Edit: Final conclusion of the article which I agree with. More frequent testing is needed:

People infected with the virus are most infectious from a day or two before symptoms appear till about five days after. But at the current testing rates, “you’re not going to be doing it frequently enough to have any chance of really capturing somebody in that window,” Dr. Mina added.

Highly sensitive PCR tests seemed like the best option for tracking the coronavirus at the start of the pandemic. But for the outbreaks raging now, he said, what’s needed are coronavirus tests that are fast, cheap and abundant enough to frequently test everyone who needs it — even if the tests are less sensitive.

“It might not catch every last one of the transmitting people, but it sure will catch the most transmissible people, including the superspreaders,” Dr. Mina said. “That alone would drive epidemics practically to zero.”
 

xdan0920

Think for yourselfer
Reading the actual article, not just the headline:

Some of the nation’s leading public health experts are raising a new concern in the endless debate over coronavirus testing in the United States: The standard tests are diagnosing huge numbers of people who may be carrying relatively insignificant amounts of the virus.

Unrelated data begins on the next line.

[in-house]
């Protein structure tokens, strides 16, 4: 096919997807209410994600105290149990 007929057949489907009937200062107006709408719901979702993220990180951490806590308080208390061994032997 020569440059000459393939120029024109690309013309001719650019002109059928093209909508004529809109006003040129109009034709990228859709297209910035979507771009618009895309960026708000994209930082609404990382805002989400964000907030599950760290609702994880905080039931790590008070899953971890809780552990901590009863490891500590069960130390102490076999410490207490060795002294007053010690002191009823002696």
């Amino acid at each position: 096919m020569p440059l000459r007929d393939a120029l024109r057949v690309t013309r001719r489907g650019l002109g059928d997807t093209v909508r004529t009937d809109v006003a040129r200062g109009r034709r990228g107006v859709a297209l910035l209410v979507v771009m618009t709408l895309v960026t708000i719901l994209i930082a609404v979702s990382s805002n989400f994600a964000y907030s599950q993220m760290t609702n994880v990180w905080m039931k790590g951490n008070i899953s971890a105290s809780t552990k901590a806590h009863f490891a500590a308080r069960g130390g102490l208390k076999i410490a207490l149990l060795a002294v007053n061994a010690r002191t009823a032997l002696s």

Most of these people are not likely to be contagious, and identifying them may contribute to bottlenecks that prevent those who are contagious from being found in time. But researchers say the solution is not to test less, or to skip testing people without symptoms, as recently suggested by the Centers for Disease Control and Prevention.

Instead, new data underscore the need for more widespread use of rapid tests, even if they are less sensitive.

“The decision not to test asymptomatic people is just really backward,” said Dr. Michael Mina, an epidemiologist at the Harvard T.H. Chan School of Public Health, referring to the C.D.C. recommendation.



Based on reading this article there’s nothing in there that would remotely support the now walked back plan to reduce testing and not test people who are asymptomatic. The article calls for more testing...something I agree 100% with. The only way to get the cases under control is to test more not less.
Wrong. Read the article again. These PCR tests are not useful. When the CDC made its recommendation, it was in regards to PCR testing.
 

GoofGoof

Premium Member
Wrong. Read the article again. These PCR tests are not useful. When the CDC made its recommendation, it was in regards to PCR testing.